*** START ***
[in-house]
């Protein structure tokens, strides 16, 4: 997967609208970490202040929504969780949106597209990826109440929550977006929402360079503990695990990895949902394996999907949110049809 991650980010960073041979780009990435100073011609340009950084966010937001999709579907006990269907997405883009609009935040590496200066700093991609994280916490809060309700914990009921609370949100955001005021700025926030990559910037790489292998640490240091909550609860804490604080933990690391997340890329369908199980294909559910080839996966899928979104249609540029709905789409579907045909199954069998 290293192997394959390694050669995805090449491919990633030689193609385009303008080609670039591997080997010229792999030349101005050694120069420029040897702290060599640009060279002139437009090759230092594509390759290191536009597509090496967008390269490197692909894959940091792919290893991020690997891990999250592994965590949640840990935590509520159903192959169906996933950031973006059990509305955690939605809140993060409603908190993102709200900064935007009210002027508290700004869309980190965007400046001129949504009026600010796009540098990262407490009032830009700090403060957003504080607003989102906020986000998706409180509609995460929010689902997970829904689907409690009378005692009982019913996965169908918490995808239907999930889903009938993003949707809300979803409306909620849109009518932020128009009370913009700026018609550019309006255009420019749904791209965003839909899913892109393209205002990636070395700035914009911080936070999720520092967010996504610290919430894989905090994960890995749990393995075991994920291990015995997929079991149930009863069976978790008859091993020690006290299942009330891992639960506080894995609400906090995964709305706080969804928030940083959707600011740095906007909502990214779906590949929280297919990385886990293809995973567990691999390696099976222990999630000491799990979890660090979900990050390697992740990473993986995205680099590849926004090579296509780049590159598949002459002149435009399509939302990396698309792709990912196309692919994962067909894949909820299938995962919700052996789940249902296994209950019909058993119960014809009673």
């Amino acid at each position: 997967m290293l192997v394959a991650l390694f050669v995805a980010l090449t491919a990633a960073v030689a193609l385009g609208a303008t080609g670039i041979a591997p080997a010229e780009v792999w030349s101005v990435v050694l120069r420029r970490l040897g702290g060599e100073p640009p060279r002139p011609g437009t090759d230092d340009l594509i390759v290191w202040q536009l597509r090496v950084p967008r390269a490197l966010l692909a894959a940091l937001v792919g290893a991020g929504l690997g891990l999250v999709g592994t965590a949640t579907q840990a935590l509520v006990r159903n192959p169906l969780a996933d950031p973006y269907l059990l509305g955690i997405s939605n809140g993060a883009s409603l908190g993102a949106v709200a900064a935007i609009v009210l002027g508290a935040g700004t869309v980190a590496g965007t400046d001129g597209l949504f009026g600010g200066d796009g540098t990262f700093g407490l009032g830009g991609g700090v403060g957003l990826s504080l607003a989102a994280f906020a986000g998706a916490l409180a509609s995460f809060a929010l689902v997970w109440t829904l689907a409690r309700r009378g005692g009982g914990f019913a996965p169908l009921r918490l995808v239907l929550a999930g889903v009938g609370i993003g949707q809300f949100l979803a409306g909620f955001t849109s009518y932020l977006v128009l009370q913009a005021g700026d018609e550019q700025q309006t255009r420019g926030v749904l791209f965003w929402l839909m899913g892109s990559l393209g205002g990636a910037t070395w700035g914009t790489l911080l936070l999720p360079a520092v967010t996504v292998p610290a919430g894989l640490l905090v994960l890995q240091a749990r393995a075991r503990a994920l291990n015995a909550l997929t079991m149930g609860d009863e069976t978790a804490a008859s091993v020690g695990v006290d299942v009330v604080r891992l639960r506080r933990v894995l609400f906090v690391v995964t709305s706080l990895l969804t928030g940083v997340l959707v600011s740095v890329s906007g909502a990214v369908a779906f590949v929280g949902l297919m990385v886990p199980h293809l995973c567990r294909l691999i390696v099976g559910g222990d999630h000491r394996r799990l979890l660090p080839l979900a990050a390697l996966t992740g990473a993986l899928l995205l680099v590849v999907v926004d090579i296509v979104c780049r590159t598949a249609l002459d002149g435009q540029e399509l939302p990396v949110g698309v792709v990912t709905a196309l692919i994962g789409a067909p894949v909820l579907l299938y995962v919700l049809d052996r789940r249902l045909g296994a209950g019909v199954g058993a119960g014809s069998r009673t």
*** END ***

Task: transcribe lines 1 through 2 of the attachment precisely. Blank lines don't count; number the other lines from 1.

[in-house]
């Protein structure tokens, strides 16, 4: 997967609208970490202040929504969780949106597209990826109440929550977006929402360079503990695990990895949902394996999907949110049809 991650980010960073041979780009990435100073011609340009950084966010937001999709579907006990269907997405883009609009935040590496200066700093991609994280916490809060309700914990009921609370949100955001005021700025926030990559910037790489292998640490240091909550609860804490604080933990690391997340890329369908199980294909559910080839996966899928979104249609540029709905789409579907045909199954069998 290293192997394959390694050669995805090449491919990633030689193609385009303008080609670039591997080997010229792999030349101005050694120069420029040897702290060599640009060279002139437009090759230092594509390759290191536009597509090496967008390269490197692909894959940091792919290893991020690997891990999250592994965590949640840990935590509520159903192959169906996933950031973006059990509305955690939605809140993060409603908190993102709200900064935007009210002027508290700004869309980190965007400046001129949504009026600010796009540098990262407490009032830009700090403060957003504080607003989102906020986000998706409180509609995460929010689902997970829904689907409690009378005692009982019913996965169908918490995808239907999930889903009938993003949707809300979803409306909620849109009518932020128009009370913009700026018609550019309006255009420019749904791209965003839909899913892109393209205002990636070395700035914009911080936070999720520092967010996504610290919430894989905090994960890995749990393995075991994920291990015995997929079991149930009863069976978790008859091993020690006290299942009330891992639960506080894995609400906090995964709305706080969804928030940083959707600011740095906007909502990214779906590949929280297919990385886990293809995973567990691999390696099976222990999630000491799990979890660090979900990050390697992740990473993986995205680099590849926004090579296509780049590159598949002459002149435009399509939302990396698309792709990912196309692919994962067909894949909820299938995962919700052996789940249902296994209950019909058993119960014809009673």